No advice needed

I thought I’d talk about some insights that I have learned into improving interpersonal relations and yourself. I’m just riffing here, so apologies if I get a bit ranty about prevailing social trends.

Giving advice

One of the best things I learned in counselling training was how not to give advice. It sounds like an oxymoron, doesn’t it?! But learning to really listen to another person and develop a therapeutic relationship is all about getting beneath the surface of expected social interaction. Have you ever noticed when you tell someone about a problem you’re having that they immediately suggest solutions? Even if you didn’t ask for them? And then you find yourself explaining all the reasons why that wouldn’t work or maybe you’ve already tried what they suggest?

Because usually, don’t you find?, you aren’t looking for advice, you just want to get it off your chest, share your troubles so they’re less of a burden (as you should, because it helps!). And everyone wants to help each other. That’s nice! But the solutions offered are not about you; only you know what works for you in your particular situation. The person giving advice is talking about what they might do, how they might try and solve this (to them) very theoretical and imaginary problem if it were them. [Insert subjunctive here.]

A good counsellor breaks the expected pattern of interaction, by not offering a step-by-step guide on what to do, but rather allowing the person to explore possibilities and come to their own conclusions. It’s quite arresting when someone diverts from the usual social rules like that! So I am trained in refraining from this automatic response of offering a solution. Plus, I’m naturally disinclined to tell you what to do, instead giving you an example from my own experience and hoping that you’ll find that useful.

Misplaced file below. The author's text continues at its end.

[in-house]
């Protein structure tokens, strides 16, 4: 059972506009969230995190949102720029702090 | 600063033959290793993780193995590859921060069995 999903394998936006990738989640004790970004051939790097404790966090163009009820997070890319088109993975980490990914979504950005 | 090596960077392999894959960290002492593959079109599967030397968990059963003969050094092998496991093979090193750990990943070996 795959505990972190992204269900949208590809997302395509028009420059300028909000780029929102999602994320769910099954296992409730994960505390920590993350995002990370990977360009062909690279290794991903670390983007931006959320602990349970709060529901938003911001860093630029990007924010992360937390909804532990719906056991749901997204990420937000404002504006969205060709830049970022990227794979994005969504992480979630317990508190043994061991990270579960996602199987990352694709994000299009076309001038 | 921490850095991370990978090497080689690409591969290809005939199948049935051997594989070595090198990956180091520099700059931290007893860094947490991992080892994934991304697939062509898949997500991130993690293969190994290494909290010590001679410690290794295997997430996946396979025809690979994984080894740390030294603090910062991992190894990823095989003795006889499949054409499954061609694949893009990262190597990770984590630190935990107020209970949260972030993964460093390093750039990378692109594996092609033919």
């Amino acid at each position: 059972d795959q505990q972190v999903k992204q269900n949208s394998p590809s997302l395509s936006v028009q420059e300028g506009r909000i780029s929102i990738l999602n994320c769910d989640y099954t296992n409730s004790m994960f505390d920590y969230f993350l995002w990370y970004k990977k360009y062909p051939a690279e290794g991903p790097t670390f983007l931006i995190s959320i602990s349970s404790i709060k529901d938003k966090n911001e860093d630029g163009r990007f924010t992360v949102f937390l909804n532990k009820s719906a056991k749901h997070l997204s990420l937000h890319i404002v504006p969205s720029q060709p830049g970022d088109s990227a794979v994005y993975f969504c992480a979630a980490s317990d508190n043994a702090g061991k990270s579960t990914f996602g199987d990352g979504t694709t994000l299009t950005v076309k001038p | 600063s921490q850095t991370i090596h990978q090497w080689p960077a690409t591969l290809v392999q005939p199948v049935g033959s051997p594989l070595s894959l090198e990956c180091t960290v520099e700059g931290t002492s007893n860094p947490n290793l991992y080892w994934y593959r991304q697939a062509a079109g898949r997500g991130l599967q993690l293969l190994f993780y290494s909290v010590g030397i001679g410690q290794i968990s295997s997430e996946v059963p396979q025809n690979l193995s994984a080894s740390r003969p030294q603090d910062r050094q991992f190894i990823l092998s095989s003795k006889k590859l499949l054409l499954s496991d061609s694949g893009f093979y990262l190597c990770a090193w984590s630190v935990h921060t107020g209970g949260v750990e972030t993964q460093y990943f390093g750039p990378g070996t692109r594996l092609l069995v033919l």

On a broader scale, it seems these days that everyone is constantly telling everyone else how they should live. And everyone else is constantly looking for advice on how life should be lived. What’s the best way??? Get up at 5am, drink a freshly made detox juice, tell your reflection some affirmations, and plan your list of achievements for the day? 101 Ways to Live Your Life to the Fullest*.

It’s good that we share experience and necessary to learn from others, but my advice for a life well lived would be [oh the irony!]:

  1. Be open but cynical.
  2. Know yourself (©400 BC).
  3. Be kind to others.

That’s it. Does anything more need to be said? Your life is insignificant and meaningless, but you’re here so you may as well make it pleasant for you and the people around you, because that is all that matters.

Personal development

What is personal development for? I keep coming across people talking about growth: what is growth anyway? Is it just increased knowledge and skills? Dynamic Skill Theory notes the cognitive stages of learning, where over time and repetition bits of information become complex systems. The growth here is literal; new connections are made in the brain. This is clearly an excellent aim, but I’m not sure it’s what people really mean when they talk about growing as a person. Rather, I think they mean maturing – developing resilience, self-knowledge and wisdom. But for me, this is a by-product of living, not an aim in itself. Put yourself in challenging situations and/or cope with some of the shit life throws at you and you will grow. But it’s not the primary motivation to do something.

Humanistic psychology puts self-actualisation as the highest need (see Maslow’s 1943/1954 hierarchy of needs below), fulfilling one’s potential, and I guess this is what we are striving for. This is what would ultimately make us fulfilled.